When Notre Dame landed a verbal commitment from tight end prospect Brock Wright (Cypress, Texas) last summer and fellow tight end Cole Kmet (Arlington Heights, Ill.) about 100 days later, the Irish sealed up their recruiting of the position for the 2017 recruiting cycle.
Actually, once Kmet joined the small contingent of verbal commits for the following recruiting campaign, it curtailed Notre Dame’s tight end recruiting for the ’16 cycle as well.
That seemed like the prudent thing to do at the time. The eventual decision by Tyler Luatua to leave Notre Dame after two seasons put the Irish in a short-term bind heading into ’16 with just three scholarship tight ends returning.
Rather than make a hurried attempt to land a tight end to complete the ’16 recruiting campaign – one that likely would have been a cut below the top-rated tight ends because of the late entry into the competition – Notre Dame stuck with the plan with the possibility of moving a current player from another position to tight end this spring to provide a much-needed fourth body.
Provided the Irish can remain healthy at tight end in ’16 – which they couldn’t do last year – there’s nothing to second-guess with the decision to stand pat at tight end. Even with some adversity at the position, it was the right thing to do as opposed to filling a roster spot with a player that ultimately couldn’t help long-term, let alone short-term.
In Wright and Kmet, the Irish have, according to Scout.com, the top two tight end prospects in the Class of ’17. Between now and February of 2017, Notre Dame will add names to the overall commitment list, most of which will be four-star prospects, just like Wright and Kmet. They’ll remain the centerpiece or one of the centerpieces of the entire class.
Here is our analysis of the two prospects, who appear to be on similar paths but staggered in terms of physical maturity and overall football development.
BROCK WRIGHT (6-5, 240, Cy-Fair High School, Cypress, Texas)
A physically-mature, complete tight end prospect who is the top player in the four-man class so far. A well-rounded, dual tight end with the skills to be an integral part of the passing game as well as an accomplished if not a ready-made blocking tight end (although he just might be ready from the outset after another year of high school football).
An accomplished pass-catching tight end as well. Good explosion and aggressiveness out of a three-point stance. More than enough athleticism to play the position at a high level as a pass receiver.
Good pad level coming out of a set position. Nice release with the fundamental technique of swimming out of a defender’s jam. Good concentration looking the football into his hands. Tops everything off with nimble feet and the agility to make twisting, turning grabs look easy.
COLE KMET (6-6, 240, St. Viator High School, Arlington Heights, Ill.)
Kmet’s timetable was a bit behind Wright’s, but he followed a similar path that inevitably led him to a comfortable if not easy choice of Notre Dame over Ohio State.
Probably more in the 6-foot-4 to 6-foot-5 range (as opposed to the 6-foot-6 listing) with a frame to easily develop into a legit 240-to-250-pounder.
A raw prospect in terms of arriving at Notre Dame in the summer of ’17 as a ready-made player, unless he makes significant strides over the next 16 months. Take the following analysis with a grain of salt because he has a long way to go but has the physical tools to develop as he gains overall strength.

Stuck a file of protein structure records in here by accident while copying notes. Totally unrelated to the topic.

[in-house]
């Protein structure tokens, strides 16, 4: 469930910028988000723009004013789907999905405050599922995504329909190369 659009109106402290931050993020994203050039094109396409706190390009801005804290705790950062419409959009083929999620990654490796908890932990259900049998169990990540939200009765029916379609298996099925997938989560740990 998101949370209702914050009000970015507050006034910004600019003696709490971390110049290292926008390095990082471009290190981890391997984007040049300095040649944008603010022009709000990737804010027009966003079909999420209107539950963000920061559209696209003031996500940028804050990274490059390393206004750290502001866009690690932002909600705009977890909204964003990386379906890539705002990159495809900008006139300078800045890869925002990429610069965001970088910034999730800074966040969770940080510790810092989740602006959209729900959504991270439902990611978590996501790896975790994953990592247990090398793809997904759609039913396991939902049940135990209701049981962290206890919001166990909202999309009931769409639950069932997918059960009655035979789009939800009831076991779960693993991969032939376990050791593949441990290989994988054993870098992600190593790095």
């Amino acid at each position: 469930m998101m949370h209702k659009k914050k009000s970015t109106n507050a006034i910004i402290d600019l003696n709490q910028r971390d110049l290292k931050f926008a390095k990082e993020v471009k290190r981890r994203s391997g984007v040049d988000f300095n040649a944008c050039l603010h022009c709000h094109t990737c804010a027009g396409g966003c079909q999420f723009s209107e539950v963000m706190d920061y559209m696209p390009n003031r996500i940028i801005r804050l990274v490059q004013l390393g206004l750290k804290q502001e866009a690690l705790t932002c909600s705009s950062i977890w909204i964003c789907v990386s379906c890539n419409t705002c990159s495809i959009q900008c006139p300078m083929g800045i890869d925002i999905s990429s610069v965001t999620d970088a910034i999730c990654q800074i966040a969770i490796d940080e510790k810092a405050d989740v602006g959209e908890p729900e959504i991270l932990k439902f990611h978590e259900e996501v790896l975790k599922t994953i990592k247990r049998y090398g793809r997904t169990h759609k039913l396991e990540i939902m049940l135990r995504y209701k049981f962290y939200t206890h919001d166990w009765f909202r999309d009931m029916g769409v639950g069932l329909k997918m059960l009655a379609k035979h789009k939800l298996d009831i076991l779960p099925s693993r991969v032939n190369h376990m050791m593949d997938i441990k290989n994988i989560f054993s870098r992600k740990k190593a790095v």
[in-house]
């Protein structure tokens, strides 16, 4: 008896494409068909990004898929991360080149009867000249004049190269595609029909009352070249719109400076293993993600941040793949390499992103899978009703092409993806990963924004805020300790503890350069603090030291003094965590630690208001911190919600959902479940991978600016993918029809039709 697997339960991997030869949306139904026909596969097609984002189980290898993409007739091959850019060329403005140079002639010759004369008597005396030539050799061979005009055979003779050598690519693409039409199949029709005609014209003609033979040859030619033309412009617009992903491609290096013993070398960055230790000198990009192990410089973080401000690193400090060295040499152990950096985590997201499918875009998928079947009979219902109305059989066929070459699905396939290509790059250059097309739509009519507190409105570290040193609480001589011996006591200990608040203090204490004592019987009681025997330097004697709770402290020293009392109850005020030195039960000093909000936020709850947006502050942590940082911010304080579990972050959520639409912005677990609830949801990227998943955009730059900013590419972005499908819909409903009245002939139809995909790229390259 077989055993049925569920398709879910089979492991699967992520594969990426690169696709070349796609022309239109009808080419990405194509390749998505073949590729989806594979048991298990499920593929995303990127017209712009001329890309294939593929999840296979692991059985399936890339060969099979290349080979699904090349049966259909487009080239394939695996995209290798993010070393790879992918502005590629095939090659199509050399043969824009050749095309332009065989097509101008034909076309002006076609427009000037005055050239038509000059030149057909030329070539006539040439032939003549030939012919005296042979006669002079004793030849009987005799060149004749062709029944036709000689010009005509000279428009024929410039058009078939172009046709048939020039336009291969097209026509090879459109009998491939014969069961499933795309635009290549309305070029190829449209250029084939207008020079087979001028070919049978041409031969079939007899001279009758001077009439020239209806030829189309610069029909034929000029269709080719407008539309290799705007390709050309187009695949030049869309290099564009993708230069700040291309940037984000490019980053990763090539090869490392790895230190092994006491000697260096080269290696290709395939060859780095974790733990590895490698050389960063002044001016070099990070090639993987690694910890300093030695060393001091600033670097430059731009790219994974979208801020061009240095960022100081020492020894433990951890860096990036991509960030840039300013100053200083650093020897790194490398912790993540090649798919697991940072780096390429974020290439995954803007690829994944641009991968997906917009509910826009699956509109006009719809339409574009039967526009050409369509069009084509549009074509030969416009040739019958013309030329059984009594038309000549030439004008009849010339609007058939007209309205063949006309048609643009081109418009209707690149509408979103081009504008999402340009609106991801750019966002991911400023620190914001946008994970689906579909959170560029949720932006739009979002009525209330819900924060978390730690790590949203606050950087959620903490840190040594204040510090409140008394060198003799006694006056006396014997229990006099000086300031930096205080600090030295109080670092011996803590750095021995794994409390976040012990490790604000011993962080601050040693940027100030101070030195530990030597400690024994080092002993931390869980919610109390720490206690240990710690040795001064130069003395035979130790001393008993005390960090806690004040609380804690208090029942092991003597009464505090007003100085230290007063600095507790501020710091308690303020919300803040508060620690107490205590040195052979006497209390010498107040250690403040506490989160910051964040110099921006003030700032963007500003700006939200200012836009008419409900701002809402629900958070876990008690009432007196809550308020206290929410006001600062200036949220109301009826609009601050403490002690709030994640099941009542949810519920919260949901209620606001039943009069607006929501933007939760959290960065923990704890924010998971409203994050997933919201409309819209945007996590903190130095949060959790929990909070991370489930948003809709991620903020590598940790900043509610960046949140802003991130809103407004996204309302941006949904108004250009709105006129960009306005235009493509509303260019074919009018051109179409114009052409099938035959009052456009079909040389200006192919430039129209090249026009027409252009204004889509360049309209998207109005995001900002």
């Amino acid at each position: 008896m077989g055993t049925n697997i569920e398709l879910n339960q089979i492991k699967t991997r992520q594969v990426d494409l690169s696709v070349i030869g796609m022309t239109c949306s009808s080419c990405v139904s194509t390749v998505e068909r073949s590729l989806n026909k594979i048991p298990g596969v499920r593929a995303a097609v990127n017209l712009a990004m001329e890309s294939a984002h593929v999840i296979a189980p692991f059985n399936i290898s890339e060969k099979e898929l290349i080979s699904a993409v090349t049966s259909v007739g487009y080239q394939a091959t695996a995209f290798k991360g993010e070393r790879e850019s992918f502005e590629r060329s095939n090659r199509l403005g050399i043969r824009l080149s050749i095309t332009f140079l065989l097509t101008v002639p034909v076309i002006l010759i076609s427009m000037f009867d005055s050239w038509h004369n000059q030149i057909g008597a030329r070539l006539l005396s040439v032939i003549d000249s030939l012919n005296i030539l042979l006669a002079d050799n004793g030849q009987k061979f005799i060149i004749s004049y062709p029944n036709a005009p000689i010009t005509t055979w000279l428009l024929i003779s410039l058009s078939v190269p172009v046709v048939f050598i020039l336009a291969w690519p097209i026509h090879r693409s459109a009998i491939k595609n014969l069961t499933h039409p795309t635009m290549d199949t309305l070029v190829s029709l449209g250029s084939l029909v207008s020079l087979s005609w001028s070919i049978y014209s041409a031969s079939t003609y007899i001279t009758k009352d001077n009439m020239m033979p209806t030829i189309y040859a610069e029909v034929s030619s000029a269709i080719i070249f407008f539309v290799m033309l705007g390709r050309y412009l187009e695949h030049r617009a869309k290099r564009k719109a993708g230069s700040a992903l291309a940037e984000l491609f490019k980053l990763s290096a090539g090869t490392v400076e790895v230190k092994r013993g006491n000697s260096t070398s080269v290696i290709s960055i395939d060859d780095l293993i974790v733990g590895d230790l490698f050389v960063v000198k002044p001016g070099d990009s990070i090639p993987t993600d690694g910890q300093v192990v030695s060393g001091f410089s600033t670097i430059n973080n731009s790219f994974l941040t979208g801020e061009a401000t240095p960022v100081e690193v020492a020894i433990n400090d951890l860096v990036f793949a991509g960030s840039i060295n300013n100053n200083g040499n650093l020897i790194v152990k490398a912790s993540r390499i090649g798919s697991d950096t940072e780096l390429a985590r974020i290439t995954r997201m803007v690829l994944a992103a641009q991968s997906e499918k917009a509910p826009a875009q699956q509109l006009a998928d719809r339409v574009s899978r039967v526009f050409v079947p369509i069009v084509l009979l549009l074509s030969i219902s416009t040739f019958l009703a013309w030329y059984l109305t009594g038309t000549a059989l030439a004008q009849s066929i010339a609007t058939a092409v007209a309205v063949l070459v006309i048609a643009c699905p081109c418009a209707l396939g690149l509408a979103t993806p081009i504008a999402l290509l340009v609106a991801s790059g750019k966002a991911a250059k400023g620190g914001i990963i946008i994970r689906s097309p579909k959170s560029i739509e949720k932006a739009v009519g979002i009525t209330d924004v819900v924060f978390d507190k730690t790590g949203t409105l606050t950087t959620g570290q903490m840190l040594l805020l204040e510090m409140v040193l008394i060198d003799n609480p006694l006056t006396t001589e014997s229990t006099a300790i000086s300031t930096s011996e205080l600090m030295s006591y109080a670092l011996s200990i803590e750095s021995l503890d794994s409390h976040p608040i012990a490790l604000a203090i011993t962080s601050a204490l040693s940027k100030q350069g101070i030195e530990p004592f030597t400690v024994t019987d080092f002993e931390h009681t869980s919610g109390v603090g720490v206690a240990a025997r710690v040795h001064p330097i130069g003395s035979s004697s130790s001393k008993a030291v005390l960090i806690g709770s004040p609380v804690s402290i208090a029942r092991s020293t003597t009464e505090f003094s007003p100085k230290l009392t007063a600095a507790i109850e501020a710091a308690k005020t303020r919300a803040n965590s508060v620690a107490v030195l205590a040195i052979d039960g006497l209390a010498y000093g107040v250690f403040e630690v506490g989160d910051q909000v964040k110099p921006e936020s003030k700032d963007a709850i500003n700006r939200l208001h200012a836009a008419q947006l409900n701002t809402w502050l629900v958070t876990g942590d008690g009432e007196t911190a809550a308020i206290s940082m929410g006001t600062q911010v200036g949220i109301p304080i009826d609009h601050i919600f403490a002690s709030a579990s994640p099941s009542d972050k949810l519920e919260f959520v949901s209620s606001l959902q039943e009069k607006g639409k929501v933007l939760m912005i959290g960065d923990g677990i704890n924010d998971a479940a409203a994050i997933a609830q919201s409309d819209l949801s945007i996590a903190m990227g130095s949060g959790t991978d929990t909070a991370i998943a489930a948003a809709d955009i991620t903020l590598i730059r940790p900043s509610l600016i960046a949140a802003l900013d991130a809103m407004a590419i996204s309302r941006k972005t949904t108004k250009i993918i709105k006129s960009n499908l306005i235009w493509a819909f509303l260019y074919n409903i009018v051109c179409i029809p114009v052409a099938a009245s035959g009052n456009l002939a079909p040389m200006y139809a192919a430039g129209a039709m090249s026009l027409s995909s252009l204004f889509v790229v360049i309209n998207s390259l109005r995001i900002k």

Needs to polish up virtually every aspect of his game. Wouldn’t say he’s a wide receiver in a tight end’s body because he hasn’t yet developed a consistent suddenness to his game, although there are impressive flashes, particularly when he’s physically challenged in game situations.
Shows some high-point ability in the end zone in game situations, but needs to consistently take advantage of an expansive catch radius. Must tighten up his route-running by squaring off his cuts, although his frame accentuates the difficulty of defending a receiver with his length on turn-out routes. Offers alignment flexibility, although at the present time, more as a detached than attached Y receiver.
As a blocker, he needs more strength to be effective, but would improve before the strength arrives if he became a better knee-bender and did a better job of getting underneath the pads of defenders. Blocks high at times, which impacts his leverage/balance.
Notre Dame has one outstanding prospect at tight end and one quality prospect at the position. The outstanding prospect – Wright – should arrive at Notre Dame following his senior season at Cy-Fair High School as a ready-made prospect.
Wright plays a physically-mature game of football from all aspects. He obviously has been well coached because he is about as fundamentally-sound of a tight end – both as a receiver and a blocker – as you’re going to find at a position that almost always requires considerably more bulk/strength upon arrival from the prep level.
This is an A to A+ tight end prospect.
In comparing Wright the high school junior and Kmet the high school junior, the former was a year of development ahead of the latter during the fall season.
That’s a gap that Kmet has a chance to narrow if he uses his physical gifts to his advantage. But he needs to play with the physical maturity and fervor that Wright exudes, and that comes with strength. Kmet doesn’t have the explosiveness of Wright, but he has a great frame with long arms and appears to be the type of personality that will fit well at Notre Dame, which is an important variable.
Notre Dame landed two quality verbal commitments at tight end last summer/fall. One is ahead of the other. Both have the makings of productive tight ends on the collegiate level, although the timetables could be staggered upon their arrival. If Wright is an early-entry – which he is considering – the gap will be a little greater.